Science

NASA found a weirdly salty 'ancient oasis' on Mars

NASA found a weirdly salty 'ancient oasis' on Mars”

If you could travel back in time 3.5 billion years, what would Mars look like?

The ChemCam-short for "chemistry" and "camera"-sits atop NASA's Mars Curiosity rover". The car-sized rover is now within the technique of scaling Mount Sharp, the large landmass smack within the middle of the Gale Crater. This is evidence that a salty lake was evaporating from the surface around that time, scientists reported Monday in a new paper in Nature Geoscience.

It made the incredible gain within Gale Crater, a 100-mile-wide dry lakebed, using a tool which lets in it to zap Martian rocks with a laser to figure out their chemical assemble-up.

The scientists are trying to find out how long transitions between different climates took on Mars. Sediment carried by water and wind filled in the crater floor, layer by layer.

Over the aeons, the wind carved out a broad hill which has been named Mount Keen, which Curiosity is now mountaineering up.

Any water that was once present is now clearly long-gone and understanding more about the change in Mars' climate from a watery world to that of a giant desert is one of the primary objectives of the Mars Science Laboratory (MSL)/Curiosity rover investigation. Salts discovered on Sutton Island are different, mainly they are mineral salts, not table salt.

Dr Rapin and colleagues report detecting sulfate salts in 3.3-3.7 billion-year-old sedimentary rocks from the planet's so-called Hesperian period.

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The study also found sulfates located in the shallow sections at the fringes of the Gale Crater, meaning there may have been "segmentation of the Gale lake into discrete ponds, including those where extremely evapo-concentrated brines might form".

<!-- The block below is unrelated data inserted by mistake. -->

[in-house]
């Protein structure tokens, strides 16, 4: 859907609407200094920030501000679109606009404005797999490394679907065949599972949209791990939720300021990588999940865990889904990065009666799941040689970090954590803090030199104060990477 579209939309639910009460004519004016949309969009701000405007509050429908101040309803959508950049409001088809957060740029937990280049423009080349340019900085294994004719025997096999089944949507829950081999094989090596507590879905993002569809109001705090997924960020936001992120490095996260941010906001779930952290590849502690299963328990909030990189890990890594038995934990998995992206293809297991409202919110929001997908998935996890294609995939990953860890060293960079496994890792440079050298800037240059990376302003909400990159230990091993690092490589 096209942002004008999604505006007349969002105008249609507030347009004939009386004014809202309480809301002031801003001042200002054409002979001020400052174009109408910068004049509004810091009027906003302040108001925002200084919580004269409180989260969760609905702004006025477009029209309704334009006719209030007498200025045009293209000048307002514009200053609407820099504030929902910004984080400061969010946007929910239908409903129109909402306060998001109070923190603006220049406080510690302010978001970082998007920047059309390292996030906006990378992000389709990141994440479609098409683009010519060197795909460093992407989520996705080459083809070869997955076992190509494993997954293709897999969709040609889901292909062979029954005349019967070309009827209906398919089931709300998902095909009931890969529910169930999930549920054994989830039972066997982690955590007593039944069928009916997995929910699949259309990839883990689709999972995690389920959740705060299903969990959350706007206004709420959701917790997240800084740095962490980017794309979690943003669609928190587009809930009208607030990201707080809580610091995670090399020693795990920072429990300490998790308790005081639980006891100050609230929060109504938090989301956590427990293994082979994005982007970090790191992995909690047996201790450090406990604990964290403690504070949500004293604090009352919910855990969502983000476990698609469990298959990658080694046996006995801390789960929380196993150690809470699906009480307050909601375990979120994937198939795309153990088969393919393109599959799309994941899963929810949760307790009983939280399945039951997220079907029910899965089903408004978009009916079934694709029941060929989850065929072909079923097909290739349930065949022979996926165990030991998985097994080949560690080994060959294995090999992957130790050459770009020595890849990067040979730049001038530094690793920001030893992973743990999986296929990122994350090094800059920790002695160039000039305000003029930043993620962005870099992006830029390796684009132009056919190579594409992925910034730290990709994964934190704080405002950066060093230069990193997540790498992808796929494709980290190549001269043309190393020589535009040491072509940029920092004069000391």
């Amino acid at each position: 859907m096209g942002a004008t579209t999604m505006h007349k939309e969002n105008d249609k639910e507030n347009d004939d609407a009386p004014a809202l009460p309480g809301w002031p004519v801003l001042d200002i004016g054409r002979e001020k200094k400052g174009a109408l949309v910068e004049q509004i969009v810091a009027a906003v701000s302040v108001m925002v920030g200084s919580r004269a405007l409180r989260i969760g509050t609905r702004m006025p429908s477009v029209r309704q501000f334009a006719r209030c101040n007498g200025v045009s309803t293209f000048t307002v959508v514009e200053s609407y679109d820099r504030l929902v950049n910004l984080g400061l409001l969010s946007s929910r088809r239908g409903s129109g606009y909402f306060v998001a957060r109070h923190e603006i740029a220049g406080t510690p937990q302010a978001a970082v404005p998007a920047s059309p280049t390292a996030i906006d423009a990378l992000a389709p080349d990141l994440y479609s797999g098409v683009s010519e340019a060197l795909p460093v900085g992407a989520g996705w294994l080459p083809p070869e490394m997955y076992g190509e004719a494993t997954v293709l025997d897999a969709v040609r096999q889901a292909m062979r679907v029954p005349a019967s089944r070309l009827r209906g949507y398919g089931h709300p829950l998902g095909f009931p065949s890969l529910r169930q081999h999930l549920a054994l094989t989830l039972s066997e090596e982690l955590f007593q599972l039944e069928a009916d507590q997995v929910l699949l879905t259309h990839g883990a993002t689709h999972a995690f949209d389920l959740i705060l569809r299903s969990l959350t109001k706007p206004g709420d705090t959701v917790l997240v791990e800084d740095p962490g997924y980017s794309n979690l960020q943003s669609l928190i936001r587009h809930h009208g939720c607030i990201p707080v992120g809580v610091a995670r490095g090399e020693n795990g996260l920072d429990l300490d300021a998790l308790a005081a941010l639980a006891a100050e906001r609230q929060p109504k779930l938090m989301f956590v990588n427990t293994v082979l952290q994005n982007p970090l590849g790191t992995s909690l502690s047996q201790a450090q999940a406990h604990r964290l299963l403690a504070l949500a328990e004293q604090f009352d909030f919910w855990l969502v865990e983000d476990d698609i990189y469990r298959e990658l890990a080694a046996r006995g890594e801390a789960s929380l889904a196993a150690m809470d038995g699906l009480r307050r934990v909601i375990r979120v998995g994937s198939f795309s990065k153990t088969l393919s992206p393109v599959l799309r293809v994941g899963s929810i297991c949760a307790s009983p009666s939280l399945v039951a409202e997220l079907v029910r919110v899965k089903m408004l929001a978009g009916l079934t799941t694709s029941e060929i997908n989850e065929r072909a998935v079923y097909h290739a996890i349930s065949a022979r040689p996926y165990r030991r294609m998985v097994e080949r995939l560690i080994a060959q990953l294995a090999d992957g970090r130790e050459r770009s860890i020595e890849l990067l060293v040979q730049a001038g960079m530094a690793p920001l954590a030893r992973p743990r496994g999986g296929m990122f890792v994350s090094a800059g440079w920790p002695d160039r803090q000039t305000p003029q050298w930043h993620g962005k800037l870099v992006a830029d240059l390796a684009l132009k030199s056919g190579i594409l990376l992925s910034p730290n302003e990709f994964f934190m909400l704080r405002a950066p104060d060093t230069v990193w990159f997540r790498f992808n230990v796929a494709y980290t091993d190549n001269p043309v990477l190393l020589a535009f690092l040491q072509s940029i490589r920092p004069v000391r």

Pure salt is usually left behind when a lake dries and disappears, but these are mineral salts mixed in with sediment. Scientists liken the region's ancient environment to the South America's Altiplano, where alpine lakes and streams from the surrounding mountains feed a series of saline lakes on an arid, high-altitude plateau. Streams and. rivers flowing. from mountain ranges result in comparable basins because the Martian terrain. Lakes on the Altiplano are heavily influenced by climate in the same way as Gale.

"Alternatively, a drier Gale lake might be a sign of long-term, secular global drying of Mars, posited based on orbital observations", scientists of the study said.

What Mars may have looked like. The study showed that Earth's cousin not only had river and lake systems but also vast oceans covering its northern hemisphere.

Sutton Island's salt-enriched rocks are just one clue among several the rover team is using to piece together how the Martian climate changed.

Curiosity landed on the floor of Mars in 2012, the place it has collected samples and studied the planet's local weather and geology for over 2,600 consecutive days, far surpassing its preliminary two-year mission.



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